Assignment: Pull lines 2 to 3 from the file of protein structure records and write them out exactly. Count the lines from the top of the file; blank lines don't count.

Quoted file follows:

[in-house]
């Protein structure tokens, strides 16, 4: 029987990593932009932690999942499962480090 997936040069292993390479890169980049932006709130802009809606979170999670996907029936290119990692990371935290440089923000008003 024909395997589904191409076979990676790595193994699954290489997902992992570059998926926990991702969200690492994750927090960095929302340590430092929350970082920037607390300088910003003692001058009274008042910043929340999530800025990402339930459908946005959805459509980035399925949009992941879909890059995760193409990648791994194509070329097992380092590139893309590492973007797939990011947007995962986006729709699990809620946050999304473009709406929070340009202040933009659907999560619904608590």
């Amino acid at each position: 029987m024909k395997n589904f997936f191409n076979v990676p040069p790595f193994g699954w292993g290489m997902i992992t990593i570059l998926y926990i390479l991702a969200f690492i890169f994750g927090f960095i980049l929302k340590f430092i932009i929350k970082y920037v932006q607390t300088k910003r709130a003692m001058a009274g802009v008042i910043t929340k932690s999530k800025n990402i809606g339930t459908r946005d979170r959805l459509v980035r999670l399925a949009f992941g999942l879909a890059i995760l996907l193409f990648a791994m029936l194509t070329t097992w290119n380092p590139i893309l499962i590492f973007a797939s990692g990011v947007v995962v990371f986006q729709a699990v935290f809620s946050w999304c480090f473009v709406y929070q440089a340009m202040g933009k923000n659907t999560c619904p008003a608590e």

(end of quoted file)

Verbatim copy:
């Protein structure tokens, strides 16, 4: 029987990593932009932690999942499962480090 997936040069292993390479890169980049932006709130802009809606979170999670996907029936290119990692990371935290440089923000008003 024909395997589904191409076979990676790595193994699954290489997902992992570059998926926990991702969200690492994750927090960095929302340590430092929350970082920037607390300088910003003692001058009274008042910043929340999530800025990402339930459908946005959805459509980035399925949009992941879909890059995760193409990648791994194509070329097992380092590139893309590492973007797939990011947007995962986006729709699990809620946050999304473009709406929070340009202040933009659907999560619904608590």
């Amino acid at each position: 029987m024909k395997n589904f997936f191409n076979v990676p040069p790595f193994g699954w292993g290489m997902i992992t990593i570059l998926y926990i390479l991702a969200f690492i890169f994750g927090f960095i980049l929302k340590f430092i932009i929350k970082y920037v932006q607390t300088k910003r709130a003692m001058a009274g802009v008042i910043t929340k932690s999530k800025n990402i809606g339930t459908r946005d979170r959805l459509v980035r999670l399925a949009f992941g999942l879909a890059i995760l996907l193409f990648a791994m029936l194509t070329t097992w290119n380092p590139i893309l499962i590492f973007a797939s990692g990011v947007v995962v990371f986006q729709a699990v935290f809620s946050w999304c480090f473009v709406y929070q440089a340009m202040g933009k923000n659907t999560c619904p008003a608590e």